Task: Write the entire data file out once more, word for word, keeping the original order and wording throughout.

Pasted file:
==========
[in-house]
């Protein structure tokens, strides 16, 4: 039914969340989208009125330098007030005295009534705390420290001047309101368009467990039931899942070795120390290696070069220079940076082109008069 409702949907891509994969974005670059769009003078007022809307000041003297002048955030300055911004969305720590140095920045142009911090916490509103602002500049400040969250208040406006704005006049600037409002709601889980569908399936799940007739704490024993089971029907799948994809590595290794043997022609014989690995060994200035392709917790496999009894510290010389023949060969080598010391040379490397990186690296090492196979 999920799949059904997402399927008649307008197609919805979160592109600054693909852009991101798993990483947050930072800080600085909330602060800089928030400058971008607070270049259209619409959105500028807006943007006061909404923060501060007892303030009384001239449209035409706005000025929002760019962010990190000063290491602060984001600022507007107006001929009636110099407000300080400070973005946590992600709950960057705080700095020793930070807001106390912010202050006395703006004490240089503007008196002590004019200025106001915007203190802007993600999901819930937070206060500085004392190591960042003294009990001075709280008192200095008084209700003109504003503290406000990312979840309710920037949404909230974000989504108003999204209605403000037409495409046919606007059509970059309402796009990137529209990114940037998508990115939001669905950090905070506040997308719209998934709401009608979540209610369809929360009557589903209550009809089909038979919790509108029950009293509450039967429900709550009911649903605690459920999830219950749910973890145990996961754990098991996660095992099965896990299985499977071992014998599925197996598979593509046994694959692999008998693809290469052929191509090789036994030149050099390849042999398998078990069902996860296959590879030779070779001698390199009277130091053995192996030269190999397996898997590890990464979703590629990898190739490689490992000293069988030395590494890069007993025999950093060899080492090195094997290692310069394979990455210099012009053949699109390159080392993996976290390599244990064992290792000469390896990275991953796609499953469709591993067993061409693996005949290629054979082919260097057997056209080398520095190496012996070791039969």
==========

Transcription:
[in-house]
């Protein structure tokens, strides 16, 4: 039914969340989208009125330098007030005295009534705390420290001047309101368009467990039931899942070795120390290696070069220079940076082109008069 409702949907891509994969974005670059769009003078007022809307000041003297002048955030300055911004969305720590140095920045142009911090916490509103602002500049400040969250208040406006704005006049600037409002709601889980569908399936799940007739704490024993089971029907799948994809590595290794043997022609014989690995060994200035392709917790496999009894510290010389023949060969080598010391040379490397990186690296090492196979 999920799949059904997402399927008649307008197609919805979160592109600054693909852009991101798993990483947050930072800080600085909330602060800089928030400058971008607070270049259209619409959105500028807006943007006061909404923060501060007892303030009384001239449209035409706005000025929002760019962010990190000063290491602060984001600022507007107006001929009636110099407000300080400070973005946590992600709950960057705080700095020793930070807001106390912010202050006395703006004490240089503007008196002590004019200025106001915007203190802007993600999901819930937070206060500085004392190591960042003294009990001075709280008192200095008084209700003109504003503290406000990312979840309710920037949404909230974000989504108003999204209605403000037409495409046919606007059509970059309402796009990137529209990114940037998508990115939001669905950090905070506040997308719209998934709401009608979540209610369809929360009557589903209550009809089909038979919790509108029950009293509450039967429900709550009911649903605690459920999830219950749910973890145990996961754990098991996660095992099965896990299985499977071992014998599925197996598979593509046994694959692999008998693809290469052929191509090789036994030149050099390849042999398998078990069902996860296959590879030779070779001698390199009277130091053995192996030269190999397996898997590890990464979703590629990898190739490689490992000293069988030395590494890069007993025999950093060899080492090195094997290692310069394979990455210099012009053949699109390159080392993996976290390599244990064992290792000469390896990275991953796609499953469709591993067993061409693996005949290629054979082919260097057997056209080398520095190496012996070791039969």